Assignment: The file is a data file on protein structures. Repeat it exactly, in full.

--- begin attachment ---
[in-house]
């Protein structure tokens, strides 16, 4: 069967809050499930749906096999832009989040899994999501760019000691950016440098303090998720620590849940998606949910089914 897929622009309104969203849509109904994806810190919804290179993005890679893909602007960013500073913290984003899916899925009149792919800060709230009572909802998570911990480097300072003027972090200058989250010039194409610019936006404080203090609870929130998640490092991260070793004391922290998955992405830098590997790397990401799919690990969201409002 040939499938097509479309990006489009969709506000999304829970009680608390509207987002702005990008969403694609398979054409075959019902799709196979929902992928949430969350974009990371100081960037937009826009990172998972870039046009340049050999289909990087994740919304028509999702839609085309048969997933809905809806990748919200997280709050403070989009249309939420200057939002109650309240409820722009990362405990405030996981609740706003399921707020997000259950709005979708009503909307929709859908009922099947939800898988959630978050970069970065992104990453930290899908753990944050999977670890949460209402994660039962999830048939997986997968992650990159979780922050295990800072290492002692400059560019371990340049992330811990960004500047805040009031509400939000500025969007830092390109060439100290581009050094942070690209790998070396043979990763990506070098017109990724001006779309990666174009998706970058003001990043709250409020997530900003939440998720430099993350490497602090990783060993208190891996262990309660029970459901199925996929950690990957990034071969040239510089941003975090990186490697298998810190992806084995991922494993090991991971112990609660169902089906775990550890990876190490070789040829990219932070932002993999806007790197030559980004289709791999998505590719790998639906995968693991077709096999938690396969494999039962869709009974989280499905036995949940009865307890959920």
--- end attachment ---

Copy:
[in-house]
């Protein structure tokens, strides 16, 4: 069967809050499930749906096999832009989040899994999501760019000691950016440098303090998720620590849940998606949910089914 897929622009309104969203849509109904994806810190919804290179993005890679893909602007960013500073913290984003899916899925009149792919800060709230009572909802998570911990480097300072003027972090200058989250010039194409610019936006404080203090609870929130998640490092991260070793004391922290998955992405830098590997790397990401799919690990969201409002 040939499938097509479309990006489009969709506000999304829970009680608390509207987002702005990008969403694609398979054409075959019902799709196979929902992928949430969350974009990371100081960037937009826009990172998972870039046009340049050999289909990087994740919304028509999702839609085309048969997933809905809806990748919200997280709050403070989009249309939420200057939002109650309240409820722009990362405990405030996981609740706003399921707020997000259950709005979708009503909307929709859908009922099947939800898988959630978050970069970065992104990453930290899908753990944050999977670890949460209402994660039962999830048939997986997968992650990159979780922050295990800072290492002692400059560019371990340049992330811990960004500047805040009031509400939000500025969007830092390109060439100290581009050094942070690209790998070396043979990763990506070098017109990724001006779309990666174009998706970058003001990043709250409020997530900003939440998720430099993350490497602090990783060993208190891996262990309660029970459901199925996929950690990957990034071969040239510089941003975090990186490697298998810190992806084995991922494993090991991971112990609660169902089906775990550890990876190490070789040829990219932070932002993999806007790197030559980004289709791999998505590719790998639906995968693991077709096999938690396969494999039962869709009974989280499905036995949940009865307890959920």